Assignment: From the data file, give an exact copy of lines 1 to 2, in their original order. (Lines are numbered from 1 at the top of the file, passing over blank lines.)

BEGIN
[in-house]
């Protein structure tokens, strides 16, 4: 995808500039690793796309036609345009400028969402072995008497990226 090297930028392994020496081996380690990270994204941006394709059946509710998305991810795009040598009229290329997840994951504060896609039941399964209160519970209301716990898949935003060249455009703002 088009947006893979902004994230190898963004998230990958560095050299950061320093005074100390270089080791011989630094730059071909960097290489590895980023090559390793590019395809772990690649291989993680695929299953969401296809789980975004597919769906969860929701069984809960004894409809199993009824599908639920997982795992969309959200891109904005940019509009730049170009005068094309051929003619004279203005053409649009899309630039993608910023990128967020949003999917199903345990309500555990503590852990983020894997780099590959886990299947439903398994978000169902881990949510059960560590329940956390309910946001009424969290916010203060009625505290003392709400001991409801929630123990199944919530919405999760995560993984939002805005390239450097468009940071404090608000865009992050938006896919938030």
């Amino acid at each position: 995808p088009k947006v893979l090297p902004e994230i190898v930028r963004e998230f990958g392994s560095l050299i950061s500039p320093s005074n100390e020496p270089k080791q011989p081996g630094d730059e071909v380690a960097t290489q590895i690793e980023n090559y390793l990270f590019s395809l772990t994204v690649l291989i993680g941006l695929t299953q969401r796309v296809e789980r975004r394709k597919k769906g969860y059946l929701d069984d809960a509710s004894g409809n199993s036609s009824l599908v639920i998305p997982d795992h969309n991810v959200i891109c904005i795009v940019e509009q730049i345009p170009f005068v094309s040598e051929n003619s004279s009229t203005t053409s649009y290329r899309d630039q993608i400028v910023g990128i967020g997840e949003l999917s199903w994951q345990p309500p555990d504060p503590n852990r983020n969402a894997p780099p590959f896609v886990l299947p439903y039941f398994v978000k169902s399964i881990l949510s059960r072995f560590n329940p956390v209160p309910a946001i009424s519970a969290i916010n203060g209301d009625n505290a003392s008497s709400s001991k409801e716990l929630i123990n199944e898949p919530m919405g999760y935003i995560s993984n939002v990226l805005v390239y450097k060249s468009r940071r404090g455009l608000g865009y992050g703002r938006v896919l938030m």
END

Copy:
[in-house]
């Protein structure tokens, strides 16, 4: 995808500039690793796309036609345009400028969402072995008497990226 090297930028392994020496081996380690990270994204941006394709059946509710998305991810795009040598009229290329997840994951504060896609039941399964209160519970209301716990898949935003060249455009703002 088009947006893979902004994230190898963004998230990958560095050299950061320093005074100390270089080791011989630094730059071909960097290489590895980023090559390793590019395809772990690649291989993680695929299953969401296809789980975004597919769906969860929701069984809960004894409809199993009824599908639920997982795992969309959200891109904005940019509009730049170009005068094309051929003619004279203005053409649009899309630039993608910023990128967020949003999917199903345990309500555990503590852990983020894997780099590959886990299947439903398994978000169902881990949510059960560590329940956390309910946001009424969290916010203060009625505290003392709400001991409801929630123990199944919530919405999760995560993984939002805005390239450097468009940071404090608000865009992050938006896919938030």